With the airport tax coming up for a parishwide vote in about a week, the Broussard City Council and its mayor have come out in support of the proposal.
Protesters rallied peacefully in several Louisiana cities in the wake of the Missouri grand jury decision not to indict a police officer in the fatal shooting of Michal Brown.
US cities bidding on Olympics; Guard prevents more Ferguson riots; storm threatens travel and more national and international news for Wednesday, November 26, 2014.
Wednesday's Blogs from the Bog!
The U.S. rep billed LSU for work allegedly performed on the same days Congress voted on major legislation and held important committee hearings on energy and the ACA.
Abysmally low participation by the public has prompted the council to scuttle the 2014 survey with plans to simplify it and try again next year.
The village now says the ordinance will likely be overturned and authorities will more vigorously enforce existing leash laws.
Bill Cassidy cast an early ballot Tuesday, seeking to draw renewed attention to a race that has fallen off newspaper front pages and away from people's minds as they plan holiday meals and shopping schedules.
Battered all night by Baltimore's relentless pass rush, Drew Brees could feel his protection collapsing and Terrell Suggs getting ahold of him as he urgently unloaded a pass to the right flat toward tight end Jimmy Graham.
After a convincing defeat at the polls on Nov. 4, Earl “Nickey” Picard has decided to let bygones be bygones with his former right-hand man Brian Pope, announcing his support for his former employee’s runoff bid to become Lafayette’s next city marshal.
Saturday the athletic department did everything possible to ensure the 2014 Ragin’ Cajun seniors remembered fondly their last home game. Rain and lightning never arrived but turbulence did in the form of the Appalachian State Mountaineers.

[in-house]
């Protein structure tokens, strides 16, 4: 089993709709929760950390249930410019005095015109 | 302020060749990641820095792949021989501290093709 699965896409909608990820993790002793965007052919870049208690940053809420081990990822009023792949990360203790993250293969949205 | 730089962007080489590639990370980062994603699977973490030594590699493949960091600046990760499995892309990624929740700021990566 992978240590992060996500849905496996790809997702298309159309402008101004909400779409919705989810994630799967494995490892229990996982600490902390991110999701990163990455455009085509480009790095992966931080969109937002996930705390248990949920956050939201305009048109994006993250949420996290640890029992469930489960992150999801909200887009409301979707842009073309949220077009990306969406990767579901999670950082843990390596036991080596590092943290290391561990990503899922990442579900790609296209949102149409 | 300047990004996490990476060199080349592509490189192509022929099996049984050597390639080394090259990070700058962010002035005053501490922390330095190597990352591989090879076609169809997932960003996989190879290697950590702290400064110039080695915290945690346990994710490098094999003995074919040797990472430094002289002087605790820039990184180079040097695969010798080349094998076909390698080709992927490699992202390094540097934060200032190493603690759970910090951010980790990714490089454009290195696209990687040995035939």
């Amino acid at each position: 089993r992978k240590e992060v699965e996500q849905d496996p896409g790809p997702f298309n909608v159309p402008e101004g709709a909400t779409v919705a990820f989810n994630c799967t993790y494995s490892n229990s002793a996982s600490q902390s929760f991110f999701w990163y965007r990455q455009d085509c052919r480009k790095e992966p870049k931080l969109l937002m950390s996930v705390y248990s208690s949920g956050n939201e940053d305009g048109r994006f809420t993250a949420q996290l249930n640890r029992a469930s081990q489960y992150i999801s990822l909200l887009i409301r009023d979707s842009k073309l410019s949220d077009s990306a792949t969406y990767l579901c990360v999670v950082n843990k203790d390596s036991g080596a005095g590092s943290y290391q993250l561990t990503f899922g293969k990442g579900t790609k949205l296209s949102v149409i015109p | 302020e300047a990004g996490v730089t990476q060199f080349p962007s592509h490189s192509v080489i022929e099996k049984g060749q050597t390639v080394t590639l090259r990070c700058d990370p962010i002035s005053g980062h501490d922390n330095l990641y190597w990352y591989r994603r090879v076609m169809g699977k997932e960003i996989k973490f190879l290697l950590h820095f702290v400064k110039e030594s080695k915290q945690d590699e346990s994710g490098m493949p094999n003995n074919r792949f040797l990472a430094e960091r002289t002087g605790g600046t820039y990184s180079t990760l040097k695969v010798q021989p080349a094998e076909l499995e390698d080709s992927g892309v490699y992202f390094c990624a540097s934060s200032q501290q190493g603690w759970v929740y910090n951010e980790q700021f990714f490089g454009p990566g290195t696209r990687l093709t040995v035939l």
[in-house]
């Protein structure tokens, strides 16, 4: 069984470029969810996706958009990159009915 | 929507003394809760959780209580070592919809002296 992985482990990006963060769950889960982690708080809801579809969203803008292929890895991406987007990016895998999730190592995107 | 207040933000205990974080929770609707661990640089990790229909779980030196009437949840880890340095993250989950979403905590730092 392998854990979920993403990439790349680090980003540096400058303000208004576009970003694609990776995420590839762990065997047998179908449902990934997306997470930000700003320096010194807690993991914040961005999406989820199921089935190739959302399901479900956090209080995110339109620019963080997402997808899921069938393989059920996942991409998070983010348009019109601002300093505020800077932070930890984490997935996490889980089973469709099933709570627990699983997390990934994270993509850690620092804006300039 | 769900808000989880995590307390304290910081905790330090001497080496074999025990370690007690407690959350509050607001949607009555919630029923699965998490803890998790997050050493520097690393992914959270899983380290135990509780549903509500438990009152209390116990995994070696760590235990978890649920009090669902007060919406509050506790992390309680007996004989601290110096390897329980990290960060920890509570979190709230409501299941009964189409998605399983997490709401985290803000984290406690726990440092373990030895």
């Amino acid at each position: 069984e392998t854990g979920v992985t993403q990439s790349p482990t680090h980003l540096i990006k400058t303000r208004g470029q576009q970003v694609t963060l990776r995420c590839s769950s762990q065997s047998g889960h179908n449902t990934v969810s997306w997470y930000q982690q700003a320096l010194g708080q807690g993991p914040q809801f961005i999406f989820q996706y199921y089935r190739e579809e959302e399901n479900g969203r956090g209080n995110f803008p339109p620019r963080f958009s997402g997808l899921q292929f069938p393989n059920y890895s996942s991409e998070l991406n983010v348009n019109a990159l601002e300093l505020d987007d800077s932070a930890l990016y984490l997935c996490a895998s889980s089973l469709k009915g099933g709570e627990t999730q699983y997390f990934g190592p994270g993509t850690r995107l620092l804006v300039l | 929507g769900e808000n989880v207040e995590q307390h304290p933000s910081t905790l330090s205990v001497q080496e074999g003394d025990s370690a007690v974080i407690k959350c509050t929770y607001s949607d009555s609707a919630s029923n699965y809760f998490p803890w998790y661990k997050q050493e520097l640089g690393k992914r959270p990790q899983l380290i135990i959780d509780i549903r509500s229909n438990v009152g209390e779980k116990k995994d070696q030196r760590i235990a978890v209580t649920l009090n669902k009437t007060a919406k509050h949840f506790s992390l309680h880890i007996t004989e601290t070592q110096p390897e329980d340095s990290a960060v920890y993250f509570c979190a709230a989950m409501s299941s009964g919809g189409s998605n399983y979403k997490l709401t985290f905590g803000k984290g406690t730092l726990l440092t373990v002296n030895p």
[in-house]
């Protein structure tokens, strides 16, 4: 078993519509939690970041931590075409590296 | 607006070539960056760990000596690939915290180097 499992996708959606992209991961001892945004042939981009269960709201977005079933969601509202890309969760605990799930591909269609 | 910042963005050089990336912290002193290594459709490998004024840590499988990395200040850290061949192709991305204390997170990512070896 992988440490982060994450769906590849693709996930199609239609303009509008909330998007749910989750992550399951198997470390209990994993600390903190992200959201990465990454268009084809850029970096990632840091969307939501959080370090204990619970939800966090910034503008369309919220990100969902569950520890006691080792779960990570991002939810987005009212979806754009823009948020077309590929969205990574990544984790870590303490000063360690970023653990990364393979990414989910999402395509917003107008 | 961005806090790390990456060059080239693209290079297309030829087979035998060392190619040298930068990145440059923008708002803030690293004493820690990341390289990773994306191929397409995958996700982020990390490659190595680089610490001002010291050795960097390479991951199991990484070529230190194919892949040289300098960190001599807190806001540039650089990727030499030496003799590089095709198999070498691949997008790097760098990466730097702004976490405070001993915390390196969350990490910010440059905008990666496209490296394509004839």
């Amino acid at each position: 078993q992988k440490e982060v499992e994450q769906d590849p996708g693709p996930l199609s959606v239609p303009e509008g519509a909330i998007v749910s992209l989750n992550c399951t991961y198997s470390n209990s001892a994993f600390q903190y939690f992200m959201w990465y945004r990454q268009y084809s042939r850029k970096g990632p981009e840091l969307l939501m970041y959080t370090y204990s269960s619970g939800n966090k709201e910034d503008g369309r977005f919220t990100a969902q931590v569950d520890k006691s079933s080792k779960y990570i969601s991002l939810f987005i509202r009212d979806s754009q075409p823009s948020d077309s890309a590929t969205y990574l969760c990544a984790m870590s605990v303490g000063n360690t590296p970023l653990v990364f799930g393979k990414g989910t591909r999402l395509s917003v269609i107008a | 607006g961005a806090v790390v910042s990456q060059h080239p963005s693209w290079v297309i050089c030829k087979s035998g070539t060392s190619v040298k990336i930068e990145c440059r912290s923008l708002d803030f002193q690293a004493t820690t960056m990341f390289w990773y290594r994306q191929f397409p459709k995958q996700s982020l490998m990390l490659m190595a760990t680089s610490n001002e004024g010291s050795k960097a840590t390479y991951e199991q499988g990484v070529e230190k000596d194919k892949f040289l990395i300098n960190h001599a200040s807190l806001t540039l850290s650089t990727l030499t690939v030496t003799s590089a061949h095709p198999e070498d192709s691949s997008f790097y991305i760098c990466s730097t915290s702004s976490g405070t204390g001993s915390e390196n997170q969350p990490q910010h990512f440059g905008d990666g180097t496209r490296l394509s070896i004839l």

Even stranger than the Republican Party’s decision to hold a “unity rally” earlier this month for Congressman Bill Cassidy in a Baton Rouge bar, Huey’s Bar, was the fact that the establishment was named after Louisiana’s most famous Democrat.
Bar Code is not a gay bar.
After failing to pass a medical marijuana bill last year, state Sen. Fred Mills, R-Parks, is telling supporters he will return in 2015 with legislation that focuses on different applications like oils and pills.
Voters, obviously, are not yet tuned into the 2015 ballot, despite the intriguing races it will host.
By now, the story of how longtime LSU coach Dale Brown discovered Shaquille O'Neal has been told many times: Brown happened upon a massive 13-year-old at an army base in Germany, stayed in touch with him and eventually became like a second father.
Fate simply wasn't ready to give the New Orleans Saints a break from longtime nemesis Steve Smith.
Lafayette Police have had a busy day.
Gov. Bobby Jindal's administration will use $130 million in patchwork financing from a tax amnesty program, insurance settlement, uninsured motorist penalties and other excess funds to close most of the state's midyear budget deficit.
Democratic U.S. Sen. Mary Landrieu said she disagrees with President Barack Obama's actions on immigration, hoping the latest controversy doesn't worsen her campaign difficulties.
Gay-rights advocates challenging Louisiana's same-sex marriage ban announced Thursday that they have asked the U.S. Supreme Court to review their case before it is heard by a federal appeals court.
Thinking himself the “son of God,” the man charged with the 2013 killing of an officer of the Chitimacha Tribal Police will not stand trial following a ruling Thursday on his mental competency.
Either Saints coach Sean Payton doesn't want to tip Baltimore off as to who'll start in New Orleans' secondary on Monday night, or he really doesn't know yet.